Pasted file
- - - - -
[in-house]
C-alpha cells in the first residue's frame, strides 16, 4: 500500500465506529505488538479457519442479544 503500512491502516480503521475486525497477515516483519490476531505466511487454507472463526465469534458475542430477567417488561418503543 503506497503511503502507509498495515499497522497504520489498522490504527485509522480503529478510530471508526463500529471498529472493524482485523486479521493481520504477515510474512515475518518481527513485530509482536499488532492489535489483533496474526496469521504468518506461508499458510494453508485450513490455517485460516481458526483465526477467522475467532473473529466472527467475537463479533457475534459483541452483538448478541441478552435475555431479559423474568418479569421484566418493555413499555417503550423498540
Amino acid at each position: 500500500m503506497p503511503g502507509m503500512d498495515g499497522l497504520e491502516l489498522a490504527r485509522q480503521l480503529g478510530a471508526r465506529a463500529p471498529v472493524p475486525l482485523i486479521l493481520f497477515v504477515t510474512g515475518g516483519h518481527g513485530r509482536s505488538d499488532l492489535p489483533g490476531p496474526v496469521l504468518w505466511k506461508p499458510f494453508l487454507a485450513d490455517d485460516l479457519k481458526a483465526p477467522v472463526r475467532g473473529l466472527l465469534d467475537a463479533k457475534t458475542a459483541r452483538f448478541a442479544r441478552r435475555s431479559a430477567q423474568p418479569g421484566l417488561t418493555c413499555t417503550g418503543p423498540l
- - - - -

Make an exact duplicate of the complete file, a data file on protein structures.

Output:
[in-house]
C-alpha cells in the first residue's frame, strides 16, 4: 500500500465506529505488538479457519442479544 503500512491502516480503521475486525497477515516483519490476531505466511487454507472463526465469534458475542430477567417488561418503543 503506497503511503502507509498495515499497522497504520489498522490504527485509522480503529478510530471508526463500529471498529472493524482485523486479521493481520504477515510474512515475518518481527513485530509482536499488532492489535489483533496474526496469521504468518506461508499458510494453508485450513490455517485460516481458526483465526477467522475467532473473529466472527467475537463479533457475534459483541452483538448478541441478552435475555431479559423474568418479569421484566418493555413499555417503550423498540
Amino acid at each position: 500500500m503506497p503511503g502507509m503500512d498495515g499497522l497504520e491502516l489498522a490504527r485509522q480503521l480503529g478510530a471508526r465506529a463500529p471498529v472493524p475486525l482485523i486479521l493481520f497477515v504477515t510474512g515475518g516483519h518481527g513485530r509482536s505488538d499488532l492489535p489483533g490476531p496474526v496469521l504468518w505466511k506461508p499458510f494453508l487454507a485450513d490455517d485460516l479457519k481458526a483465526p477467522v472463526r475467532g473473529l466472527l465469534d467475537a463479533k457475534t458475542a459483541r452483538f448478541a442479544r441478552r435475555s431479559a430477567q423474568p418479569g421484566l417488561t418493555c413499555t417503550g418503543p423498540l